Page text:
Roberts’ descriptions of Feinstein early in life ring true today, particularly his quotation of a college friend who summed her up as intensely meticulous, with an underdeveloped sense of humor and irony. Roberts writes that early in her political career, Feinstein “earned a reputation as a diva--extremely demanding of her staff, volatile of mood, and often wracked by self-doubt.” Feinstein once acknowledged to Roberts: “I am demanding of staff. I’m demanding of myself, though, too.”

Feinstein’s supporters note that her political unpredictability stems in part from the fact that she operates like a chief executive, not a legislator. “She thinks in terms of what a mayor or governor needs to get the job done,” notes another administration official who often works with her. Even while lauding her friend’s legislative talents, Rep. Pelosi says: “Dianne’s real role in my mind is to be the chief executive. She was mayor for such a long time. I wish she was governor of California. I think the Senate is a place that exploits her talents . . . but I keep thinking Dianne will be governor. Now, Dianne may not be thinking that.”

But Democratic strategists clearly are. And while any decision on a 1998 race is a long ways off, California’s political hacks are already playing the odds on a race that would pit Feinstein against GOP state attorney general Dan Lungren for the throne in Sacramento.

WITH THE TV CAMERAS rolling and press tables crammed with reporters from all over the world, it doesn’t hurt for a senator to engage in bit of name-dropping--especially if the names being dropped are Chinese. Waiting patiently in a Senate hearing room for her turn to speak, Sen. Dianne Feinstein plans to do just that, driving home her point that--based on her intimate knowledge of China--American desk-pounding about human rights violations is a futile cause.

This October hearing is a surprise second chapter to the nomination of James Sasser, the Clinton Administration’s choice to be ambassador to China. At a love fest just a week ago, Senate Foreign Relations Committee Chairman Jesse Helms sounded like he was going to let the nomination glide right through the Senate. But now, the North Carolina Republican, angered by news reports on the first session, is on the warpath, concerned that Sasser isn’t sufficiently sensitive to human rights abuses or the future of Hong Kong.

Concern about China’s recent human rights record cuts across ideological lines at this session. It was left to Feinstein, the committee’s junior member but a vivid presence at the far end of the horseshoe of senators, to issue the most vigorous defense of the Chinese leadership.

“I’d like to add a somewhat different perspective, Mr. Chairman,” Feinstein says. “It’s one thing to talk about human rights here. It’s another to walk in to Yin Tai and Zhongnanhai and talk about it with the president of China. And I have done that . . . . Pounding the desk here isn’t going to make China change. China is changing. And it’s the Western influence in China that’s helping the change.

“I was appalled as anyone by the tanks at Tian An Men square, but three tanks of this government went into Waco, [Tex.] and killed 29 children. They weren’t criminals. Most of the people in Waco had no criminal record. Now those are not analogous; they are different situations. It was wrong of our government, and it was wrong of the Chinese government.”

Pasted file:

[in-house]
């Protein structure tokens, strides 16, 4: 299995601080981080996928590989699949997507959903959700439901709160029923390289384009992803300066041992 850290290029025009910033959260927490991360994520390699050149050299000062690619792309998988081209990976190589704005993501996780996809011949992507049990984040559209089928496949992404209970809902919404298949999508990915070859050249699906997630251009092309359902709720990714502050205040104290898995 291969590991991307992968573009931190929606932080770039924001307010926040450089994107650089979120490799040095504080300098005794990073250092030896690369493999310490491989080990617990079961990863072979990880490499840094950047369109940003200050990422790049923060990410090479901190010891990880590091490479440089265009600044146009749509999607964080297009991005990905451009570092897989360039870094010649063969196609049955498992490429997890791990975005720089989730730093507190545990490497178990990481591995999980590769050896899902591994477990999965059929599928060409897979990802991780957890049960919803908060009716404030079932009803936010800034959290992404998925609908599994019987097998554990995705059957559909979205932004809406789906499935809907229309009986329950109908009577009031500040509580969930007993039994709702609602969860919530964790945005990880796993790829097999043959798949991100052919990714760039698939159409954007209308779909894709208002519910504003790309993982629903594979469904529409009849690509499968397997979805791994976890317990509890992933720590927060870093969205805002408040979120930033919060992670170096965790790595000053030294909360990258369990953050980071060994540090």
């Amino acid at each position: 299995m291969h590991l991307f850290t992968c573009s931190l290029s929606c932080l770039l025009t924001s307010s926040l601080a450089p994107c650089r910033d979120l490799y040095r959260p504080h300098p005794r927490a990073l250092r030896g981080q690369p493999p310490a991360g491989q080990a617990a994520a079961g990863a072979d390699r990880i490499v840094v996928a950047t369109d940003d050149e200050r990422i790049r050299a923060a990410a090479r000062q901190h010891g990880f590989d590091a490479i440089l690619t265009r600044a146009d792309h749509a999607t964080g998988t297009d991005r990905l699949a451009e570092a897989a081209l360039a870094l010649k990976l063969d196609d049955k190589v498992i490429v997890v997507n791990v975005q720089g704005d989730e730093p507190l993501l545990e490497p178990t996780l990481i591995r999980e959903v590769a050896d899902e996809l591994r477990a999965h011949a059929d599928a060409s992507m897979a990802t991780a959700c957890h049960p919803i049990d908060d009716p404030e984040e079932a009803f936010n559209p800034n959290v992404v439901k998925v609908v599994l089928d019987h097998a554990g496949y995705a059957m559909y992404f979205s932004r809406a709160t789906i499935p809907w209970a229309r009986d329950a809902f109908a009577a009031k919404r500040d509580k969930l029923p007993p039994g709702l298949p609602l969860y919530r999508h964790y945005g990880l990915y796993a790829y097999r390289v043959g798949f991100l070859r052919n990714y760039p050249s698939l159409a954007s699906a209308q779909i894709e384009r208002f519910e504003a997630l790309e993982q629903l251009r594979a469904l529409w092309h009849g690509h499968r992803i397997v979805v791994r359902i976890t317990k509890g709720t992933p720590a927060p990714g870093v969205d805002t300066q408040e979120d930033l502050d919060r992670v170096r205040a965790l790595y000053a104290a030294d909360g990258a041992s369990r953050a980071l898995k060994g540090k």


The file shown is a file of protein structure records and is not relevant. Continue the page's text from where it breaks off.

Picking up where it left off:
If talking about Waco and Tian An Men Square in the same breath was designed to catch attention, Feinstein did. Human rights activists were appalled, with Pelosi decrying Tian An Men square not--like Waco--a government mistake, but a “crime against humanity. The Chinese do not view Tian An Men Square as a mistake. In fact they’ve honored the people who participated in the massacre.”

But Feinstein’s comments that day were in keeping with her complicated views about China. She insists that “what the Chinese resent is being told what to do by an America that isn’t even as old as what they would view as a half-chapter of their life. The key is to do things that are mutually beneficial.” She believes that the United States should help China develop a system of due process of law but resist linking trade and human rights. Two years after the Tian An Men massacre, in which 200,000 troops in tanks crushed 2,000 demonstrators, Feinstein offered Jiang the assistance of U.S. police officers to teach peaceful crowd-control techniques.

At lunch in the Senate dining room after the Sasser hearing, Feinstein talked not only about China but also of central Asia and the important role that region has played in her personal growth. Many months after the devastating death of her beloved second husband, Bert Feinstein, in 1978, the senator traveled with Blum to Dharamsala in northern India to meet the Dalai Lama. That journey and others that followed left profound imprints on Feinstein’s life.

“It was sort of point/counterpoint,” she says. “God and nature and man really living in harmony in what is a very dominant Buddhist culture up there in the mountains, with no crime, never a burglary, never a robbery, never a murder. To see people live in very humble surroundings, and very humble conditions, with no animosity toward anyone else.”

Blum, who, Feinstein says, “has had a love affair with that area of the world since he was a youngster,” is an ardent trekker and remains heavily involved in humanitarian efforts in the Himalayas. But his keen interest in China also complicates Feinstein’s role as an emerging voice on U.S.-China relations. Blum has worked on behalf of investors in Chinese enterprises and has said he has personal investments in the $2- to $3-million range in China. Feinstein, a strong proponent of American investment in China, insists that those transactions don’t affect her work.